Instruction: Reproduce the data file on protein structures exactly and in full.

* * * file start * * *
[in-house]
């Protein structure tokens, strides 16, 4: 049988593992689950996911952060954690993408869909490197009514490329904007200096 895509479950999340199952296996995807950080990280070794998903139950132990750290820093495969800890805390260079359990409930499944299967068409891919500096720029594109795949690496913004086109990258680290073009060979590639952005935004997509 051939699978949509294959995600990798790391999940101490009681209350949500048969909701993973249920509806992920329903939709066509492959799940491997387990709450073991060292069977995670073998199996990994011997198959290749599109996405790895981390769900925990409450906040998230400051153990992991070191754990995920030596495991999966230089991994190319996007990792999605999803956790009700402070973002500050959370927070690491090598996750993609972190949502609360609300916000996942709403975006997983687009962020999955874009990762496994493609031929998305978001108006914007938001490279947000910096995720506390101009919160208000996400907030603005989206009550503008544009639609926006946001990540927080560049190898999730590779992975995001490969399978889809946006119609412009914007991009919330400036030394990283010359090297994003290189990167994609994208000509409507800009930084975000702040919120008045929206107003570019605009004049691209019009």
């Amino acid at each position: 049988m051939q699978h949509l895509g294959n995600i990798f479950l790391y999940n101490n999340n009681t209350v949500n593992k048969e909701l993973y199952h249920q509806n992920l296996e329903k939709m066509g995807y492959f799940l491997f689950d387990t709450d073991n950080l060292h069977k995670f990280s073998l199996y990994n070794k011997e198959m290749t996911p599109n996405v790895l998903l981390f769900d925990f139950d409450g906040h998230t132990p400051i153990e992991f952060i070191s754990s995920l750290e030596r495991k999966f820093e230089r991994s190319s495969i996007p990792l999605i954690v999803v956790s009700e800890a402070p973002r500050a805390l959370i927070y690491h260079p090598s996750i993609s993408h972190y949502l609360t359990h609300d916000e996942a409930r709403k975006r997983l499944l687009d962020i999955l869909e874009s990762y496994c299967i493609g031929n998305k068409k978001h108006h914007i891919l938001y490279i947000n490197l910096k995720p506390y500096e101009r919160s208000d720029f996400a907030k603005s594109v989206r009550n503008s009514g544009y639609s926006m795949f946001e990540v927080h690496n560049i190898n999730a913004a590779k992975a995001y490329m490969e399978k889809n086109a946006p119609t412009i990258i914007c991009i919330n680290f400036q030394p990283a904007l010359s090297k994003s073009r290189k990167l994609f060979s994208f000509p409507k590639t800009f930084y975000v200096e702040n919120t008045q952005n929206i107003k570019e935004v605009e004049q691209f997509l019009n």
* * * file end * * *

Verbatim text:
[in-house]
């Protein structure tokens, strides 16, 4: 049988593992689950996911952060954690993408869909490197009514490329904007200096 895509479950999340199952296996995807950080990280070794998903139950132990750290820093495969800890805390260079359990409930499944299967068409891919500096720029594109795949690496913004086109990258680290073009060979590639952005935004997509 051939699978949509294959995600990798790391999940101490009681209350949500048969909701993973249920509806992920329903939709066509492959799940491997387990709450073991060292069977995670073998199996990994011997198959290749599109996405790895981390769900925990409450906040998230400051153990992991070191754990995920030596495991999966230089991994190319996007990792999605999803956790009700402070973002500050959370927070690491090598996750993609972190949502609360609300916000996942709403975006997983687009962020999955874009990762496994493609031929998305978001108006914007938001490279947000910096995720506390101009919160208000996400907030603005989206009550503008544009639609926006946001990540927080560049190898999730590779992975995001490969399978889809946006119609412009914007991009919330400036030394990283010359090297994003290189990167994609994208000509409507800009930084975000702040919120008045929206107003570019605009004049691209019009």
């Amino acid at each position: 049988m051939q699978h949509l895509g294959n995600i990798f479950l790391y999940n101490n999340n009681t209350v949500n593992k048969e909701l993973y199952h249920q509806n992920l296996e329903k939709m066509g995807y492959f799940l491997f689950d387990t709450d073991n950080l060292h069977k995670f990280s073998l199996y990994n070794k011997e198959m290749t996911p599109n996405v790895l998903l981390f769900d925990f139950d409450g906040h998230t132990p400051i153990e992991f952060i070191s754990s995920l750290e030596r495991k999966f820093e230089r991994s190319s495969i996007p990792l999605i954690v999803v956790s009700e800890a402070p973002r500050a805390l959370i927070y690491h260079p090598s996750i993609s993408h972190y949502l609360t359990h609300d916000e996942a409930r709403k975006r997983l499944l687009d962020i999955l869909e874009s990762y496994c299967i493609g031929n998305k068409k978001h108006h914007i891919l938001y490279i947000n490197l910096k995720p506390y500096e101009r919160s208000d720029f996400a907030k603005s594109v989206r009550n503008s009514g544009y639609s926006m795949f946001e990540v927080h690496n560049i190898n999730a913004a590779k992975a995001y490329m490969e399978k889809n086109a946006p119609t412009i990258i914007c991009i919330n680290f400036q030394p990283a904007l010359s090297k994003s073009r290189k990167l994609f060979s994208f000509p409507k590639t800009f930084y975000v200096e702040n919120t008045q952005n929206i107003k570019e935004v605009e004049q691209f997509l019009n």